Read My Lips: is it unethical to lip read celebrities?


Heather Gosling and Grace Bannister explore the TikTok trend of celebrity lip-reading

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By Heather Gosling and Grace Bannister

In a seemingly new trend on social media apps such as TikTok and Instagram, users have found a new way to investigate the lives of their favourite celebs. Lip-reading: the new social media phenomenon that renders whispering redundant.

Previously thought of only as a necessity for those with a hearing impairment, lip-reading has now become a social-media phenomenon. Lip-readers share their speculations for the conversations between different celebrities online. From Taylor Swift at the Superbowl, to celebrities on the red-carpet – it seems that celebrity spheres are becoming increasingly monitored and scrutinised. However, does this trend go beyond concerns of invading celebrity privacy? What happens when the supposed ‘lip reading experts’ get it wrong, and what rumours are they spreading?

Nina Dellinger, TikTok’s top lip-reader, has attracted lots of attention for her uncanny ability to decode celebrity conversation. Her top-hit: a video uncovering a conversation between A-list celebs Timothée Chalamet and Kylie Jenner at the Golden Globes. While this conversation was fairly mundane and probably not too dissimilar to one that you’ve had yourself ( Jenner sharing her thoughts on Chalamet’s tie, followed by their respective “I love you’s”), isn’t the principle of this new lack of privacy at least a little bit alarming?

Dellinger has decoded conversations from the red carpet, to a video taken by the paparazzi. This recent rise in lip reading celebrities can be seen as part of surveillance culture and our ever-increasing interest in the lives of celebrities. Social media feeds on our addiction to knowing everything about celebrities and now, even their conversations are no longer private. Dellinger has stated that: “I think the main reason for the boom, unfortunately, is that when you’re a celebrity, people want to know about your life.” Wanting to know about celebrities and their lives is something we can all relate to with our hounding of gossip columns and TikTok posts. However, holding celebrities up to moral standards over their conversations leads us down a dangerous road of surveillance culture. Recently, Taylor Swift has been seen on the red carpet with a fan covering her lips to protect her from lip readers, something that she should not have to do to have privacy.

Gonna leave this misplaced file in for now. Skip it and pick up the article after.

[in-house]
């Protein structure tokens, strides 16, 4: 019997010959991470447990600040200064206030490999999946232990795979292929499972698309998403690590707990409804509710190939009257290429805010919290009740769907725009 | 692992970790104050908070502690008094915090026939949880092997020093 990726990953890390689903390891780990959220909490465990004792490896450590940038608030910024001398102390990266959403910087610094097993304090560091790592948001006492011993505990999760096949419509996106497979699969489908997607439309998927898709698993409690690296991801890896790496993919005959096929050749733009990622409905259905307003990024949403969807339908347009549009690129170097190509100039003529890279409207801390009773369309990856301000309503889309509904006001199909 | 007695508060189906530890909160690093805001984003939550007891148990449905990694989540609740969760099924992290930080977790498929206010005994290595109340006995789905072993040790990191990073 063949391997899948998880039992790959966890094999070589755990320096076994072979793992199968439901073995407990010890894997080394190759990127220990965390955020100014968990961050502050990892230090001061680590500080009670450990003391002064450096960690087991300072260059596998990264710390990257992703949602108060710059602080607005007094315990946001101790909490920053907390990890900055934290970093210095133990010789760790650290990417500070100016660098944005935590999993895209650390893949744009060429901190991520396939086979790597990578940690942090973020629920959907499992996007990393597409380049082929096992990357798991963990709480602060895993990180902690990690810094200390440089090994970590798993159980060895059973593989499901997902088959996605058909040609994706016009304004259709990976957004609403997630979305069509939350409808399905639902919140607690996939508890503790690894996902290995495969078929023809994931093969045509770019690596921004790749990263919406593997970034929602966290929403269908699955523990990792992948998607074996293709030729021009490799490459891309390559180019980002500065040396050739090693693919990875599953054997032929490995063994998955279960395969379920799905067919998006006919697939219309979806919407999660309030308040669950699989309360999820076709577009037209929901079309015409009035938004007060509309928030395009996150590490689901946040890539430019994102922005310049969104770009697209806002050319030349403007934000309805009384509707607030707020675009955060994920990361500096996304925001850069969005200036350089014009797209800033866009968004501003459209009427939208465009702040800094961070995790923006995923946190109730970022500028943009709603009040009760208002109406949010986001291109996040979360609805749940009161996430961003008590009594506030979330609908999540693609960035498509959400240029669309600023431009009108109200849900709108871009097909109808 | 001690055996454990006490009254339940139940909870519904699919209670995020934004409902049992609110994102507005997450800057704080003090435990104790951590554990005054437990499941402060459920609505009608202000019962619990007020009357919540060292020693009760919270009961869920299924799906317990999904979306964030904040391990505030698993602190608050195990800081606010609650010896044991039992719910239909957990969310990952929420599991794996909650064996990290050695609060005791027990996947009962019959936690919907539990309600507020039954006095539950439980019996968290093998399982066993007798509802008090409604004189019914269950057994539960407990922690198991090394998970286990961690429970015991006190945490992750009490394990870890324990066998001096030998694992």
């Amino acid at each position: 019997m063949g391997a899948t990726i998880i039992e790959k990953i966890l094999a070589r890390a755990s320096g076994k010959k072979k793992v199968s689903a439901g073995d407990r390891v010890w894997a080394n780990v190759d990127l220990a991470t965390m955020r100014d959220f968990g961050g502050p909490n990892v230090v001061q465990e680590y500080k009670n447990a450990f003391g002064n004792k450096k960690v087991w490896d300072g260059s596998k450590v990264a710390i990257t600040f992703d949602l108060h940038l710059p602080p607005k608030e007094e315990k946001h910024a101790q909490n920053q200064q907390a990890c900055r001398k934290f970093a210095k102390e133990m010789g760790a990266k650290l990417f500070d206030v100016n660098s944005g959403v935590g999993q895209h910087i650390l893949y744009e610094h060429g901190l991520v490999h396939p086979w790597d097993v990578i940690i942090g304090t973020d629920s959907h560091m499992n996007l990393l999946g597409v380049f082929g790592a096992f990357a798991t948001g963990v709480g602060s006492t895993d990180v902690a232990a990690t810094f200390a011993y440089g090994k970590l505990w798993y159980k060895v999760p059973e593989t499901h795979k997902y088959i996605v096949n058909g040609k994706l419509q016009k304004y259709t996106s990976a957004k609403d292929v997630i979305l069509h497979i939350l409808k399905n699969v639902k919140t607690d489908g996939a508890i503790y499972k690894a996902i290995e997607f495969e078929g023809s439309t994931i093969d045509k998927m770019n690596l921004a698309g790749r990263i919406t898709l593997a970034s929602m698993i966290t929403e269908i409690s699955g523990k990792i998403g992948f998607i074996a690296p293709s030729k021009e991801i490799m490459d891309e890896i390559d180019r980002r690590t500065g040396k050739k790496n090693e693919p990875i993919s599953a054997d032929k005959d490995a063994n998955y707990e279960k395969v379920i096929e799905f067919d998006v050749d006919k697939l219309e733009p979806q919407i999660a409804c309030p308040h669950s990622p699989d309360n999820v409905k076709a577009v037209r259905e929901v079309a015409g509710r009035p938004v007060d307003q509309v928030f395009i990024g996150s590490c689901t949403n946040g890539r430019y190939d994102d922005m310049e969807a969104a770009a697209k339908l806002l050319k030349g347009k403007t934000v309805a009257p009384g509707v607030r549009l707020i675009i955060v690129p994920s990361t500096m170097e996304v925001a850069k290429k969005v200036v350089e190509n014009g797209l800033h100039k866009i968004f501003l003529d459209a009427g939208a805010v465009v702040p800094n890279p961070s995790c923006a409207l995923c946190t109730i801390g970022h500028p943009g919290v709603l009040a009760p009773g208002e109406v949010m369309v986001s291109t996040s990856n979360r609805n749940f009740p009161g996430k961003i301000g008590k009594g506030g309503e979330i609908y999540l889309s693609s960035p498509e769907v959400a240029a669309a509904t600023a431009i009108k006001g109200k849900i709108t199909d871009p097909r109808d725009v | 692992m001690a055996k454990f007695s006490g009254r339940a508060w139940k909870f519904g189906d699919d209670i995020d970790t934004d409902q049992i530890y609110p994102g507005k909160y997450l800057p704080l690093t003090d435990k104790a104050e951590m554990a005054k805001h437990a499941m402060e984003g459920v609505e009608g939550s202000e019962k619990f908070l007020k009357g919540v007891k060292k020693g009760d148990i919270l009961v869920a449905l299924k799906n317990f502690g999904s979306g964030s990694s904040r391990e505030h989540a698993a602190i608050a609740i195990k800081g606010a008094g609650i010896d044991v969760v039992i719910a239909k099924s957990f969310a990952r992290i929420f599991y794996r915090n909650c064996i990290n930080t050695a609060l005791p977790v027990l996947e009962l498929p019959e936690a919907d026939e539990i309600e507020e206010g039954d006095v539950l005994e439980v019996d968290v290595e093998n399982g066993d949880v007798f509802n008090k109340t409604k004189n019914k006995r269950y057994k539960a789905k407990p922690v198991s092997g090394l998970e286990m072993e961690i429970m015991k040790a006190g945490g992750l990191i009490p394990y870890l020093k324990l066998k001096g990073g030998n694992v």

Dellinger has certain limits on what she will lip read. In a recent video post revealing a conversation between Olivia Rodrigo and Iris Apatow at the Lakers game, Dellinger omitted the name of the man that Rodrigo was talking about. Dellinger stated that: “If I read something that is too personal, too invasive, I absolutely won’t post that.” “I’d never want to stir some-thing up or imply something that could also turn out not to be true.” And herein lies the problem: where is the line when it comes to lip-reading? Who gets to decide what does and does not become public knowledge? No one should feel that their conversations are being scrutinised by the public. Lip-reading only has an accuracy of 40 percent on average, and therefore it is not a reliable source of information. In all of her videos, Dellinger states that what she is lip-reading is ‘alleged information’, but this does not stop her viewers from taking it as the truth.

We all know social media has the potential for misinformation, but isn’t this concept even more alarming when it is seemingly backed by ‘expert evidence’? A prime example is the rumours of divorce taken from a conversation between Emily Blunt and John Kraskinski at the Golden Globes. Lip-readers on TikTok assured their followers that Kraskinski told Blunt that he: “can’t wait to get a divorce”. While these rumours have now been dispelled, with Blunt and Kraskinski speaking out against the allegations (Kraskinski actually telling Blunt that he “[couldn’t] wait to get indoors”) this certainly shows the platform available to lip-reading content creators. Rumours spread faster than real news, so is it possible that these creators are purposefully spreading misinformation for more clicks and views?

We believe that we are entitled to information about celebrities: their whereabouts, their thoughts, and their words. The desire to gain this information, that we should not, in fact, feel entitled to, is what causes parasocial relationships with celebrities. Parasocial relationships are one-sided relationships, and are most common with celebrities. With the wealth of information about celebrities on the internet, it is no wonder that we feel like we know them. Social media drives these parasocial relationships, making us forget that celebrities are real people, and listening in on their conversations is incredibly invasive.

While Selena Gomez and Emily Blunt have now been able to laugh at their respective rumoured conversations, Gomez sharing a photo of her and Blunt to her story with the caption “we shall not speak lol”. This new phenomenon is certainly not something we should expect celebrities to simply ‘laugh off ’. Rumours and false allegations are damaging and we need to recognise the dangers of misinformation and fake news, and look more critically at the content produced by so-called TikTok experts.